Asia Pacific Journal of Management
We propose a new construct-role-based paternalistic exchange, or followers' awareness of and engagement in a family-like exchange relationship with leaders that builds upon both leaders' parent-like role and followers' child-like obligation. We use this construct to explain the joint effect of leader authoritarianism and benevolence, the essential components of paternalistic leadership, on two culture-specific follower outcomes in Chinese settings: emic organizational citizenship behavior and deference to supervisor. Using three independent samples, we develop a unidimensional measure. We then employ another sample to test how leader authoritarianism and benevolence relate to role-based paternalistic exchange and, thereby, the two follower outcomes indirectly. Our results indicate that, in contrast to authoritarianism- or benevolence-dominant paternalistic leadership, classical paternalistic leadership (the balanced display of leader authoritarianism and benevolence) has the greatest potential to facilitate role-based paternalistic exchange, which, in turn, positively relates to the two follower outcomes. These results suggest that role-based paternalistic exchange advances our understanding of how paternalistic leadership enhances emic outcomes in Chinese settings.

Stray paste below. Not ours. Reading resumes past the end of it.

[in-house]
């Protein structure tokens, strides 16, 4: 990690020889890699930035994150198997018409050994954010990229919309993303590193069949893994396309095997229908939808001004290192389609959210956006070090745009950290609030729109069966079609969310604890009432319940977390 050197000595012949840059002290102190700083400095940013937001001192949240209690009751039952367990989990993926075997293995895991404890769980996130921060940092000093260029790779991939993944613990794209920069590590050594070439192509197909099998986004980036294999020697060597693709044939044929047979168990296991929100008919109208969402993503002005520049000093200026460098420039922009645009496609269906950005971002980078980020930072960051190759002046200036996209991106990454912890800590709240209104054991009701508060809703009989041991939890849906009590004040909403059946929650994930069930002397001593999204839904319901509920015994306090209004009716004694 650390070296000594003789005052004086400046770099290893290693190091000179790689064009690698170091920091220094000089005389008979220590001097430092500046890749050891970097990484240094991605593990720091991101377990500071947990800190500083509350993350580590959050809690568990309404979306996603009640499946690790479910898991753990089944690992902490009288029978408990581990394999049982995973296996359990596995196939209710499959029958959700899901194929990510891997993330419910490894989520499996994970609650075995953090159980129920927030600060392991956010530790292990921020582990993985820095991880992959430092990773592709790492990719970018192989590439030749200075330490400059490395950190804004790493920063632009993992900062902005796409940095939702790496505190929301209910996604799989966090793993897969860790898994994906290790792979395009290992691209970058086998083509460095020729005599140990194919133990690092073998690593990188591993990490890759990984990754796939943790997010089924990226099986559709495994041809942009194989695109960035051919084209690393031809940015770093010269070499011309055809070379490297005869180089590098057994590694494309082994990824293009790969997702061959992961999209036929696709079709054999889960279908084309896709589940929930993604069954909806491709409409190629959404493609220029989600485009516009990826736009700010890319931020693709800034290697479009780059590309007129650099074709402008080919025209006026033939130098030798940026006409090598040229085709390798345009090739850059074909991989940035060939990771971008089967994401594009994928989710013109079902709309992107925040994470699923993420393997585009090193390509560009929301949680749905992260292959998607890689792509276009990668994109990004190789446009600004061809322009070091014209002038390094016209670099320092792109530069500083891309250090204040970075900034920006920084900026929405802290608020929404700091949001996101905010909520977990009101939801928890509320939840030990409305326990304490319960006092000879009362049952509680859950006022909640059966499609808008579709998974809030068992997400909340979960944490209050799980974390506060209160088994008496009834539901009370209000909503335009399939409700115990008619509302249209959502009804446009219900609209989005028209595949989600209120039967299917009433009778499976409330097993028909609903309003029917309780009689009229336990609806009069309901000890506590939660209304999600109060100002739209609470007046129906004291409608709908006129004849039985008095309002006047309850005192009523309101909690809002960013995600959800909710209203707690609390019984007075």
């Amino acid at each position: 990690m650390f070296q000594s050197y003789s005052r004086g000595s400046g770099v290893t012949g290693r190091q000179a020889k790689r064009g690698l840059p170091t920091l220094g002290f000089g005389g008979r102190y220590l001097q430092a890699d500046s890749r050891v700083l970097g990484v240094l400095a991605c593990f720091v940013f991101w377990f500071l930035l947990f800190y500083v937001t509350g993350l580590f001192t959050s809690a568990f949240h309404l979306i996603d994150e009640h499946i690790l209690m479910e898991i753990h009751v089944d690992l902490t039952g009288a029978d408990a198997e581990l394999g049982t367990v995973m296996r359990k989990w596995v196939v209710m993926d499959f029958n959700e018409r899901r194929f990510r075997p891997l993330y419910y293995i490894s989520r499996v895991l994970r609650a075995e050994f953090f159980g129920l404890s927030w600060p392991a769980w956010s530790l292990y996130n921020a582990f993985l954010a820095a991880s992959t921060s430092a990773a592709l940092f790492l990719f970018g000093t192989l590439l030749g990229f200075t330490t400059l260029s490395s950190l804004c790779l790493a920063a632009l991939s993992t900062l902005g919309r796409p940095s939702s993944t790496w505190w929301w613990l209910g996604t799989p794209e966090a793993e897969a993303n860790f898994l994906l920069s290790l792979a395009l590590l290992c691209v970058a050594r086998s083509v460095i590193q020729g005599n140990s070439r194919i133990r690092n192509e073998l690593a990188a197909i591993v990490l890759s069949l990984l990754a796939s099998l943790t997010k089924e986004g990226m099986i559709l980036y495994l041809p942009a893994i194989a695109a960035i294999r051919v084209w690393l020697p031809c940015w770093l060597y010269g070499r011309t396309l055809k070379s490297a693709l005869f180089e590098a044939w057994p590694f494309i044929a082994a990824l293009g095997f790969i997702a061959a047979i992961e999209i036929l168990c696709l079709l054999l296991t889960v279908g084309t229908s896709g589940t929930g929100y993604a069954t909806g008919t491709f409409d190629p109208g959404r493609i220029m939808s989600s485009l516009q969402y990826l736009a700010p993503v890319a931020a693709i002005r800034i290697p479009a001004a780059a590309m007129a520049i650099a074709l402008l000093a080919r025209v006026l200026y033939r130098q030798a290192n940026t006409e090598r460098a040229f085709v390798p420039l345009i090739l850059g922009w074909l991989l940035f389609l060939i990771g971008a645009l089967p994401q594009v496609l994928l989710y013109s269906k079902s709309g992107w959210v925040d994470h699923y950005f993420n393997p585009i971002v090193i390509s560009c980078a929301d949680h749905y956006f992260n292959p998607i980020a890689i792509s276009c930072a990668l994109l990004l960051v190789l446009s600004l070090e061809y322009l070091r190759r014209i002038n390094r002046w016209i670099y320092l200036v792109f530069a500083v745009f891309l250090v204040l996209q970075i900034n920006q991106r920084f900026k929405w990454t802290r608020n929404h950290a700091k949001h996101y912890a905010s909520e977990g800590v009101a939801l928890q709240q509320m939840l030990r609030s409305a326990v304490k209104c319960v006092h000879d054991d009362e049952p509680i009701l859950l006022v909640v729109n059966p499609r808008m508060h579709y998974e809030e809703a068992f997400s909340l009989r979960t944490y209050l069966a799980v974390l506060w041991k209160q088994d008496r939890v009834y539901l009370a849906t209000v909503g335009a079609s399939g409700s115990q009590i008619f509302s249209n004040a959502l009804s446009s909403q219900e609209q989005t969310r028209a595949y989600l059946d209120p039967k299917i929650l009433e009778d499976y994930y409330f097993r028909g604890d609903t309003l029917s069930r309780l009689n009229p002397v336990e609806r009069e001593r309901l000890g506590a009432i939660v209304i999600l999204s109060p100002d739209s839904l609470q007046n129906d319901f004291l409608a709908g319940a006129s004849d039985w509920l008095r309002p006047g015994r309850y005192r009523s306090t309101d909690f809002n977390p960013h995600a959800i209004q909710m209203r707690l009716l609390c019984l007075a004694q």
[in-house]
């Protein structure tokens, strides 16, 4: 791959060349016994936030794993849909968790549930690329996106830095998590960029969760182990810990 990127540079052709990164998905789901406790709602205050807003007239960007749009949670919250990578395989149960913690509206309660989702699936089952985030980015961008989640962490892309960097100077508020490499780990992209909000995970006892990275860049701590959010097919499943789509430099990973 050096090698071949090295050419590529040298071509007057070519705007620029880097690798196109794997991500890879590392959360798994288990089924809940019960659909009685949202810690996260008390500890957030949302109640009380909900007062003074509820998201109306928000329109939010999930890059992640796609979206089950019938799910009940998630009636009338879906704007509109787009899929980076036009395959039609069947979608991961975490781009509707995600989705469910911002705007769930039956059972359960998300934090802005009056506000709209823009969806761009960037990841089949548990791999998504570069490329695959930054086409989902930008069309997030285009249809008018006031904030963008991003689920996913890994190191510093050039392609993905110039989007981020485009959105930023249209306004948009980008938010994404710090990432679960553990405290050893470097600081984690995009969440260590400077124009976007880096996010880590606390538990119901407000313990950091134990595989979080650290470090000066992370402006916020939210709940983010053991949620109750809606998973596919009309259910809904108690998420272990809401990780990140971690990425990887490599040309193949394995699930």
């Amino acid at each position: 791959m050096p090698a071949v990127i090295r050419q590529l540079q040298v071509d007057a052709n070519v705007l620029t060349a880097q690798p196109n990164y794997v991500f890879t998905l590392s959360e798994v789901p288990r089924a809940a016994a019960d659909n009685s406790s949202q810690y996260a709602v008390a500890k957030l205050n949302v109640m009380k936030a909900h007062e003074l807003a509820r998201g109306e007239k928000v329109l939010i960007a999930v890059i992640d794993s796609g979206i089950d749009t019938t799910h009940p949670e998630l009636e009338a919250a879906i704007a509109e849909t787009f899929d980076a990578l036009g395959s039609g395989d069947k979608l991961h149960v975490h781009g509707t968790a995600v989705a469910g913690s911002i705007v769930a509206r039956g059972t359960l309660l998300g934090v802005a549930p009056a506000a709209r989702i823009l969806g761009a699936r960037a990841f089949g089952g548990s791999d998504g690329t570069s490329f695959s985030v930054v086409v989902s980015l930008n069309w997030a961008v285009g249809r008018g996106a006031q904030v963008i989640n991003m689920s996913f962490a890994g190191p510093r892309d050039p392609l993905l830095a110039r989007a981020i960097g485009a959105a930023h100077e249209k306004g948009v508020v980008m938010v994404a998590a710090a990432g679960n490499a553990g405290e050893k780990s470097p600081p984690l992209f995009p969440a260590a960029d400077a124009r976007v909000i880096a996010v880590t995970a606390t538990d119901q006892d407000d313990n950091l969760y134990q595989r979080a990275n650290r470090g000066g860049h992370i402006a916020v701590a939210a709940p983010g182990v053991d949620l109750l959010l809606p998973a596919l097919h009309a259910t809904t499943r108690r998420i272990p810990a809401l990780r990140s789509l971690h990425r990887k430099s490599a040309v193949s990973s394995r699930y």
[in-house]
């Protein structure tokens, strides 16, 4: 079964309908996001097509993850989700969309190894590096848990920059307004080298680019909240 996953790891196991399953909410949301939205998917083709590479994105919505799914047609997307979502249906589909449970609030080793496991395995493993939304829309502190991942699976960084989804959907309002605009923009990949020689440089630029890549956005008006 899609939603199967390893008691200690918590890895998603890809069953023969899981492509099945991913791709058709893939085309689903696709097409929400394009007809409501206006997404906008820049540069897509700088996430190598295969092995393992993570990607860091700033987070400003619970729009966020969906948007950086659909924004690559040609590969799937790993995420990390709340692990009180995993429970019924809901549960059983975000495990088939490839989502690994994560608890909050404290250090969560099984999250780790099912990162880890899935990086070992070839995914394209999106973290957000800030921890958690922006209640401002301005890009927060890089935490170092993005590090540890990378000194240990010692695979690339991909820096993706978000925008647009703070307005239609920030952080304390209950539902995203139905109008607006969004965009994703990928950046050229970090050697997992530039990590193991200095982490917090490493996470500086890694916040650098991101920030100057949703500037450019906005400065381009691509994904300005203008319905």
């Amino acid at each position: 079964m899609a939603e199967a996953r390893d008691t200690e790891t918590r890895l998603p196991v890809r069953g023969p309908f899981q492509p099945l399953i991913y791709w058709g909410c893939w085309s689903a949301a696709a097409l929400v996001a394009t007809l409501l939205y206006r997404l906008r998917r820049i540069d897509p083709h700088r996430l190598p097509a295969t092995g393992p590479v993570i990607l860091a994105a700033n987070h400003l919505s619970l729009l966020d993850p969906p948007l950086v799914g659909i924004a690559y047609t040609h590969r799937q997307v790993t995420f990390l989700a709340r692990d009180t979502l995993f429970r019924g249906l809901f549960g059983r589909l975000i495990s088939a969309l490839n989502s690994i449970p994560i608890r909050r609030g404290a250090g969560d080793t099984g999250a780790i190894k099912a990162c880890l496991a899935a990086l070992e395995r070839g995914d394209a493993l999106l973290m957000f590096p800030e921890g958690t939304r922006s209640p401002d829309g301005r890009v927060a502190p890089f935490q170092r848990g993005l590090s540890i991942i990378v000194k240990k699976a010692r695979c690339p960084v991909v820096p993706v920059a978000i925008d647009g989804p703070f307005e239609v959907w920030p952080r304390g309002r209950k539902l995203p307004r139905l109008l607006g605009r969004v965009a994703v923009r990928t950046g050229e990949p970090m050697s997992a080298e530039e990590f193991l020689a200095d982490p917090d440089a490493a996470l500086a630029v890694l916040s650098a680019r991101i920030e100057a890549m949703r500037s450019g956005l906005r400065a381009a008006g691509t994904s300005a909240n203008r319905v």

We propose a new typology of paternalistic leadership styles based on how leaders demonstrate authoritarianism and benevolence, the two essential components of this type of leadership. Benevolence-dominant paternalistic leadership refers to leaders sole dependence on the use of benevolence without their strong assertion of authority, whereas authoritarianism-dominant paternalistic leadership is based mainly on authoritarianism itself; classical paternalistic leadership, which best fits early observations of paternalistic leaders, refers to the salient combination of both leadership components. We used two distinct samples and methods to test this typology and the association with subordinate performance. Across the two studies, a field investigation with Taiwanese military supervisor-subordinate dyads and a hypothetical scenario experiment with U.S. working adults, we found a positive relationship between classical paternalistic leadership and subordinate performance as strong as that between benevolence-dominant paternalistic leadership and performance. Our findings echo the phenomenon that paternalistic leaders tend to combine benevolence with authoritarianism to affect subordinate performance.